6. The method of claim 5, wherein the step of mounting comprises the step of attaching the fixed portion of the support to the stator assembly with a plurality of spaced apart pads.
7. The method of claim 6, wherein the support comprises a generally flattened ring having opposed surfaces and a circumference.
8. The method of claim 7, wherein the step of controlling the extent and disposition of the fixed portion of the support comprises the step of spacing the pads apart about an arc that comprises less than one-third of the circumference of the support, opposite ends of the arc being substantially displaced from the deflection axis.
9. The method of claim 8, wherein the pads are mounted between the opposed surfaces of the support and the stator assembly, said fixed portion of the support being compressed between the pads and the stator assembly.
10. The method of claim 9, wherein the imbalanced force is developed due to a stress applied to the cantilevered portion of the support that is independent of a force compressing the fixed portion of the support between the pads and the stator assembly.
11. The method of claim 5, wherein the imbalanced force generally acts on the support at a point that is adjacent the cantilever arm and opposite the fixed portion.
This is a continuation application of the prior application Ser. No. 07/212,785, filed June 29, 1988 now U.S. Pat. No. 4,932,258. The benefit of the filing dates of which are hereby claimed under 35 U.S.C. §120.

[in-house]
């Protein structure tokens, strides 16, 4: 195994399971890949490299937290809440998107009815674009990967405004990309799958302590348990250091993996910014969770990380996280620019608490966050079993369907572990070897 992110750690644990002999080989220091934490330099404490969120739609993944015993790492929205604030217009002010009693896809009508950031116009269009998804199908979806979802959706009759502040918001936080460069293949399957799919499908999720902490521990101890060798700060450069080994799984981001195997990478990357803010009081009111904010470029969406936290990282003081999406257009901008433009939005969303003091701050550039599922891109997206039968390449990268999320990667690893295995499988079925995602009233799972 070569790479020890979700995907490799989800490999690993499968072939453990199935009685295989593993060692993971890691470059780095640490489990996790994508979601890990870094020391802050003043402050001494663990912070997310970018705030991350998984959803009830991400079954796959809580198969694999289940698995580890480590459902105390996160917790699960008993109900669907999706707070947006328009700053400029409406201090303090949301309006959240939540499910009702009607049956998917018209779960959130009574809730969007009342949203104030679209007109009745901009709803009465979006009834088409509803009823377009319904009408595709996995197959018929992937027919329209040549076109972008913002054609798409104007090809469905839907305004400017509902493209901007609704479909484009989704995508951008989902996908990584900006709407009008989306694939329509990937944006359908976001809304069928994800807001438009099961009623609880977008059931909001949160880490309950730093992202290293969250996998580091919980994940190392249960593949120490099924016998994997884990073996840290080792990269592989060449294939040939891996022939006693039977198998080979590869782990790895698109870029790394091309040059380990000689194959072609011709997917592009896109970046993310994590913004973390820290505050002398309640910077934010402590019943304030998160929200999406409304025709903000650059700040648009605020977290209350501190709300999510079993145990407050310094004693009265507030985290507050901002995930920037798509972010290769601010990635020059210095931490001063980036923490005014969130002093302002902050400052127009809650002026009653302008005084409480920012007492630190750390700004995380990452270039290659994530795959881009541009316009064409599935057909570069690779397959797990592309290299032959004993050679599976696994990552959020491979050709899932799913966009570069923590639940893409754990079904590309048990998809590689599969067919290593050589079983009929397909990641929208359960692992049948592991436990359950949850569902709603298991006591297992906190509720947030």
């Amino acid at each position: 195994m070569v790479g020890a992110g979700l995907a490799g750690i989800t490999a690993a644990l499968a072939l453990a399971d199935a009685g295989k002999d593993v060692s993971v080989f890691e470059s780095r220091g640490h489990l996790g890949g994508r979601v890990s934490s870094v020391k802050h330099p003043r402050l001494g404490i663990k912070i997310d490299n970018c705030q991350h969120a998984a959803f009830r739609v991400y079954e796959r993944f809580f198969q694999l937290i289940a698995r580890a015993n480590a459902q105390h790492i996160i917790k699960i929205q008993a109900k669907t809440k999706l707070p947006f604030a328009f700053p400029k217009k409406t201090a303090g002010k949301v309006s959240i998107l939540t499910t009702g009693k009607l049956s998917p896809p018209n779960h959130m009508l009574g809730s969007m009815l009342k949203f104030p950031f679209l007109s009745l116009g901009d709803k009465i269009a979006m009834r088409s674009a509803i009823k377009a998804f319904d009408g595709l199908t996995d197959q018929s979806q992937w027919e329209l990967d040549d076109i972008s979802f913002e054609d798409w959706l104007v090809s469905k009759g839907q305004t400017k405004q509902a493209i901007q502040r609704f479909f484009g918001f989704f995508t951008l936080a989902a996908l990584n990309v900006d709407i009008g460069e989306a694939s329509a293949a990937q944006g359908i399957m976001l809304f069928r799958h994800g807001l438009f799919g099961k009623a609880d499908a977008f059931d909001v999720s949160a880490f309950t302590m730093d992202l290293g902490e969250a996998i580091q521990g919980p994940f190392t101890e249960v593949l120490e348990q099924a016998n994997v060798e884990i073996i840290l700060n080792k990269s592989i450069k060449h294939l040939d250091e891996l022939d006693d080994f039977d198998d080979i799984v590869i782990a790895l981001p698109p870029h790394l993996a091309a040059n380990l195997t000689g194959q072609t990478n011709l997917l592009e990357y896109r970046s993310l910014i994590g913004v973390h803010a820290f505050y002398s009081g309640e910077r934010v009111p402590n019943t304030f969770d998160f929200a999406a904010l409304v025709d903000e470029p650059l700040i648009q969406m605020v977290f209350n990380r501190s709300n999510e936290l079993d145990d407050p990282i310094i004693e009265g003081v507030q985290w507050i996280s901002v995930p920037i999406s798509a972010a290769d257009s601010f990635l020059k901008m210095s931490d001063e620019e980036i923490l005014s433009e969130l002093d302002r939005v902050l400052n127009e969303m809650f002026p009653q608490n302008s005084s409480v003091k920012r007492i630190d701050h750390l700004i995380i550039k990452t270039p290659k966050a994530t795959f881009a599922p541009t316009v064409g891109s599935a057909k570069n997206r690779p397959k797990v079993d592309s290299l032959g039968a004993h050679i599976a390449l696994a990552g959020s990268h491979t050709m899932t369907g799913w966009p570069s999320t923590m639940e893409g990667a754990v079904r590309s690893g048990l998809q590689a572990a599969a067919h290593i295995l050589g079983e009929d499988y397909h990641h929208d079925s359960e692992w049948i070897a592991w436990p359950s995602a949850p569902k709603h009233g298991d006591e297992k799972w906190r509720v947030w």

The present invention generally pertains to a transducer for detecting acceleration, and more particularly, to a transducer wherein a proof mass is mounted in cantilever fashion to a supporting structure that is subject to an imbalanced applied force.
In certain transducers of the prior art, one side of a supporting annular ring is clamped in cantilever fashion between two opposed stators. A pair of flexures extend inwardly from the opposite side of the ring to support a disk-like proof mass. The proof mass includes a torque coil mounted on each face, which upon displacement of the proof mass, operates to restore the mass to a centered position relative to the stators. Surrounding the coil is a plated pick-off capacitance area. Electrical paths on the flexures connect the torque coil and pick-off capacitance area to leads on the support. A representative example of such a transducer is described in greater detail in U.S. Pat. No. 4,250,757, assigned to the same assignee as the present invention.
A problem related to such transducers arises when a force is applied to the supporting ring in a direction perpendicular to the plane of the ring, causing the ring to deflect. The linear and angular deflection of the supporting ring is translated through the flexures to the proof mass, causing a centroid of capacitance, i.e. the effective center of the pick-off capacitance area for small displacements, to be displaced from its normal position wherein it is approximately centered between the top and bottom stators. The torque coil reacts to the displacement of the centroid of capacitance by restoring the proof mass to its prior position. However, because there has been a repositioning of the proof mass resulting in bending of the flexures, a continuous restoring torque is required to balance the moment applied by the flexures. Consequently, the output signal from the transducer includes a bias shift component.
External imbalanced forces applied to the proof mass supporting structure can result from a variety of causes. For example: (a) the gold fly wires that connect to the support may exert a residual force which relaxes over time due to the creep characteristics of gold; (b) an elastic damping material applied to the support may produce an imbalanced force on the structure, due to thermal variations in the environment; (c) static charge buildup can produce either an attractive or repulsive force between the support and an adjacent surface; and, (d) preload variations and thermally variable distortion may result should the cantilevered portion of the support contact an adjacent part of the stator through a contaminating particle or due to assembly error.